ETFs can be purchased practically anywhere you can buy a stock, either through a broker, or a brokerage account. If you want to pay the lowest commissions possible, and online brokerage like Charles Schwab, Fidelity or E*Trade is your best bet.
Make sure the brokerage firm you commit to use has everything you’re looking for, as some smaller firms offer and edited selection of ETF’s. In most cases however they will offer the most widely used and easy to trade ETF funds.
What you want to find is a high quality ETF that fits well into your investment plans and so, just like you would with any other mutual fund, you must fully evaluate any ETF you plan to purchase. The following questions are important including: What does the fund’s index track, how is it constructed, what’s inside of course and how long has the ETF fund been around?
Although the S&P 500 and Russell 3000 are usually found in the ETF’s that have stood the test of time, the fact is that the definition of indexing is being stretched by many new ETF creators. Some that have decided to track arcane segments of the market with their indexes. If you’re looking to become a long-term investor, avoiding ETF’s the track esoteric benchmarks is a good idea.
Looking at the expense ratio to find out how much an ETF costs is definitely important to consider before you invest. This will tell you how much will be taken off the top to pay for a fund’s annual expenses, but keep in mind that it doesn’t include any brokerage commissions that you’ll pay to buy and sell your ETF shares.
If, for example, your ETF has an expense ratio of 0.44%, you’ll pay $4.40 for every $1000 you invest in annual fees. Some of the new ETF’s that we referred to above are narrowly focused and rather exotic as well as being unproven and usually more expensive. In other words, avoid these.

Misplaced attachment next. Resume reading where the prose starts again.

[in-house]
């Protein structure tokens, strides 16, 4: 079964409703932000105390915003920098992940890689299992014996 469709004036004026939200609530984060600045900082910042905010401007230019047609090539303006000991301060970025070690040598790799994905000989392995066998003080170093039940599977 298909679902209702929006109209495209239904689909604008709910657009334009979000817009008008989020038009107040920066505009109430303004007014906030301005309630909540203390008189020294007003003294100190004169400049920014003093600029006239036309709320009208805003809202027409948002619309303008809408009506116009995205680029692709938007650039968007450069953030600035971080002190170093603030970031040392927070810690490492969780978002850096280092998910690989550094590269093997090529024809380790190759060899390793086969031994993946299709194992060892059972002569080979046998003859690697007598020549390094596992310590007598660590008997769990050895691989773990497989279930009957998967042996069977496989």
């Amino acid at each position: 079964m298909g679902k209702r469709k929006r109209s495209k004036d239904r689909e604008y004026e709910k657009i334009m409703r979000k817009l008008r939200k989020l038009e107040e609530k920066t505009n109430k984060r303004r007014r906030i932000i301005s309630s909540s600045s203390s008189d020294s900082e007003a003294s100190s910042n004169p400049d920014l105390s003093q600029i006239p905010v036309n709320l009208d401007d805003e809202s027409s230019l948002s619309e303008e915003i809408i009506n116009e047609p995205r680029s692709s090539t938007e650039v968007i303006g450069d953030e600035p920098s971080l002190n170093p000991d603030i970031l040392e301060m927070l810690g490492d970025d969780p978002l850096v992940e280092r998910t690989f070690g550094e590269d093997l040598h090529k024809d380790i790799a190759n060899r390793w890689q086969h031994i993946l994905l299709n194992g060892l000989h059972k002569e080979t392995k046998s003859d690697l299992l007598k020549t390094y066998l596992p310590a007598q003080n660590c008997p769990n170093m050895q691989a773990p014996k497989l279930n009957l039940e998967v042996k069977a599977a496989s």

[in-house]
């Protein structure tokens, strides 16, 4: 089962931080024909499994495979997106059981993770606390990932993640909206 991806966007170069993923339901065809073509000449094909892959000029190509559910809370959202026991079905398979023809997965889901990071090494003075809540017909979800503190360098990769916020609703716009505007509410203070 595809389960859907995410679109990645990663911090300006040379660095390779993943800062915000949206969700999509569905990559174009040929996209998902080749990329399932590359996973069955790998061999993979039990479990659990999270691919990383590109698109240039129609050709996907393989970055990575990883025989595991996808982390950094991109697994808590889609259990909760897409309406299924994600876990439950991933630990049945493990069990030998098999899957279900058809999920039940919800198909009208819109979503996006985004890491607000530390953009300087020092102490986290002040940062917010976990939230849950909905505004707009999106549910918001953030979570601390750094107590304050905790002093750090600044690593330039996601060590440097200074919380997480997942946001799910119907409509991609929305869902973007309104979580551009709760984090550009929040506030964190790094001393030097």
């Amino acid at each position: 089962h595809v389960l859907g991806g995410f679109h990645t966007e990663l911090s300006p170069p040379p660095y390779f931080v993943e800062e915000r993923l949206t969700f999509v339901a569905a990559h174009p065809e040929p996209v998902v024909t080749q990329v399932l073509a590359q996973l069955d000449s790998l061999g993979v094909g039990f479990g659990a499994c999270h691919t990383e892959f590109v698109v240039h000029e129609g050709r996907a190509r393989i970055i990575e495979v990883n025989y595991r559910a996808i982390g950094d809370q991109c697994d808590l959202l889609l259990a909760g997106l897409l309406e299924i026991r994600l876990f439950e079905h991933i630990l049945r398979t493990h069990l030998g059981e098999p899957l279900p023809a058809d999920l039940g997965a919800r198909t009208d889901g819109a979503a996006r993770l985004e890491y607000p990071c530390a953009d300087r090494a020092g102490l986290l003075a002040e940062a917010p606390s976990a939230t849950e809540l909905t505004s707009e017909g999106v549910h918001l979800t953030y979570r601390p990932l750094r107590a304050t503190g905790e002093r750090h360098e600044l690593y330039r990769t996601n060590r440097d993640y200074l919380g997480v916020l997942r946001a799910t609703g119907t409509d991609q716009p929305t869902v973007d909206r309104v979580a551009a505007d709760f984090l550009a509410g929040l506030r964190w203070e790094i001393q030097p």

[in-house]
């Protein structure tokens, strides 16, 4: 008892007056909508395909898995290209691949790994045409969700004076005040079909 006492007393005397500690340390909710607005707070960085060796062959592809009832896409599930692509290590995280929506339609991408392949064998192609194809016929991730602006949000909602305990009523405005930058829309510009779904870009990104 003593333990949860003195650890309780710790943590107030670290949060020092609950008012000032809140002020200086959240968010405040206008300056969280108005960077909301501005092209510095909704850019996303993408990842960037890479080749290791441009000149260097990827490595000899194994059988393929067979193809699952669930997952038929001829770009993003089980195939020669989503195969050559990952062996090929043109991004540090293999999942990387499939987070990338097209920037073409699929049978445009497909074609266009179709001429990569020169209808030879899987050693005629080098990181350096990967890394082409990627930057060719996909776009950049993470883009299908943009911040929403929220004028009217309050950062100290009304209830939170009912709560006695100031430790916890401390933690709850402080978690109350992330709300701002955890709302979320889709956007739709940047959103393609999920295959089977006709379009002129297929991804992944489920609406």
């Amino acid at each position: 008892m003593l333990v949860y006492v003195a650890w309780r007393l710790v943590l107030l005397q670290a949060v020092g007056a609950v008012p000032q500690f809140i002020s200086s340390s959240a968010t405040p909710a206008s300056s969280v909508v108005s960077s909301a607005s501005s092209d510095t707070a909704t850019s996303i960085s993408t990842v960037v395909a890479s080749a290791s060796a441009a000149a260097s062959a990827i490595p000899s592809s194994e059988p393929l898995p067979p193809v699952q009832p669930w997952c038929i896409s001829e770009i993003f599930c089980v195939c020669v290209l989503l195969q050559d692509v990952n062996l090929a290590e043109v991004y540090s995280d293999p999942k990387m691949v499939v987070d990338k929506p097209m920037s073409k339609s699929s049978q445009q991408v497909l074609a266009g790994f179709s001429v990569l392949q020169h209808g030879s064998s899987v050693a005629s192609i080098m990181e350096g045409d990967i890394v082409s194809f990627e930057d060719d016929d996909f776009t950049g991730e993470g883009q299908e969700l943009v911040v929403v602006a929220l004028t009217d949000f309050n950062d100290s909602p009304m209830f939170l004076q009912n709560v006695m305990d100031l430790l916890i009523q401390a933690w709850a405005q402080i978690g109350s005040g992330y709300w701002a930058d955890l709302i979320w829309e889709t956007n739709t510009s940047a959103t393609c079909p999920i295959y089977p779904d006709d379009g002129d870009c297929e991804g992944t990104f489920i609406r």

Life-cycle of funds, also commonly called target-dated retirement funds, are a good idea if you want to invest in a combination of stocks and bonds that will become more conservative as you get closer to retirement. You might, however, be better off in a target date fund that doesn’t charge the extra management fee that life-.cycle funds do, so make sure to do a side-by-side comparison before you make your decision.
Of course you shouldn’t forget to consider the tax consequences of your ETF investment and, while most are relatively tax efficient, some that mimic newer and less static indexes could possibly trigger more capital gains costs. Also be aware that some ETFs invest in precious metals like gold that are considered “collectibles” and, because of that, are taxed at a higher rate. In fact, they have a rate of 28% compared to the regular 15% rate.
It would also behoove you to not forget that trading ETF shares can generate taxable gains just as stocks can.
Lastly, know the key players and their nicknames. Different ETF providers call their ETF wares different things. For example, Barclays PLC brands their ETF shares as iShares., while State Street Corp. calls their products SPDRs (pronounced spiders) and Vanguard Group, Inc. calls theirs Vanguard ETFs.